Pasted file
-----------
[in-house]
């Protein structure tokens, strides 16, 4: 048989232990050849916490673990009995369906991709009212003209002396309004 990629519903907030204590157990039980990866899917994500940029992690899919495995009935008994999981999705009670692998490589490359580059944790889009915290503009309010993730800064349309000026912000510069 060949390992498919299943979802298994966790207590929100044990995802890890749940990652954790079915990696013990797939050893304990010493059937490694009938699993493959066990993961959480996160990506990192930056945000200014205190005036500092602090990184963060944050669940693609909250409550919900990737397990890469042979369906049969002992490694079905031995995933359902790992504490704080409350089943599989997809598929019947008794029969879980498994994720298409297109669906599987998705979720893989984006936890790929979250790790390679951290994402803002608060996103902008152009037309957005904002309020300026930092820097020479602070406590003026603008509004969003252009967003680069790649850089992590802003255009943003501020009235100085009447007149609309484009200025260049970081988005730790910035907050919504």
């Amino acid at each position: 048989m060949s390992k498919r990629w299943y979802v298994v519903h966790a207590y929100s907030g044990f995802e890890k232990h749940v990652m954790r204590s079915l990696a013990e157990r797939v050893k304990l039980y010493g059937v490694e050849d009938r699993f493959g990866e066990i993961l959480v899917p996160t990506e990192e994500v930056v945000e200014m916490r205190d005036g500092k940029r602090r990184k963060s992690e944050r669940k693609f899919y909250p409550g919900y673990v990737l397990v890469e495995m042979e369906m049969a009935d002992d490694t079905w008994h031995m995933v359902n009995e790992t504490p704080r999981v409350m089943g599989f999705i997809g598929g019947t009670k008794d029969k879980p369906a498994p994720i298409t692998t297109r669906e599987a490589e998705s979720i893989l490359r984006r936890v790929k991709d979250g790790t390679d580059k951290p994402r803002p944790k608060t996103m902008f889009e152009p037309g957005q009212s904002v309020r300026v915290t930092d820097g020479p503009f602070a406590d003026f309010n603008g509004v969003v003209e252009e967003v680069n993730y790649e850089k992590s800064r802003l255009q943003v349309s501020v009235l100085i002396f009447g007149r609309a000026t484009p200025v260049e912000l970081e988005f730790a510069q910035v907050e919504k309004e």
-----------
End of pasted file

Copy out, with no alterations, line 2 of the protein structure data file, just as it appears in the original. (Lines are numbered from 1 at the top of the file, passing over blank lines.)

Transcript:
């Protein structure tokens, strides 16, 4: 048989232990050849916490673990009995369906991709009212003209002396309004 990629519903907030204590157990039980990866899917994500940029992690899919495995009935008994999981999705009670692998490589490359580059944790889009915290503009309010993730800064349309000026912000510069 060949390992498919299943979802298994966790207590929100044990995802890890749940990652954790079915990696013990797939050893304990010493059937490694009938699993493959066990993961959480996160990506990192930056945000200014205190005036500092602090990184963060944050669940693609909250409550919900990737397990890469042979369906049969002992490694079905031995995933359902790992504490704080409350089943599989997809598929019947008794029969879980498994994720298409297109669906599987998705979720893989984006936890790929979250790790390679951290994402803002608060996103902008152009037309957005904002309020300026930092820097020479602070406590003026603008509004969003252009967003680069790649850089992590802003255009943003501020009235100085009447007149609309484009200025260049970081988005730790910035907050919504």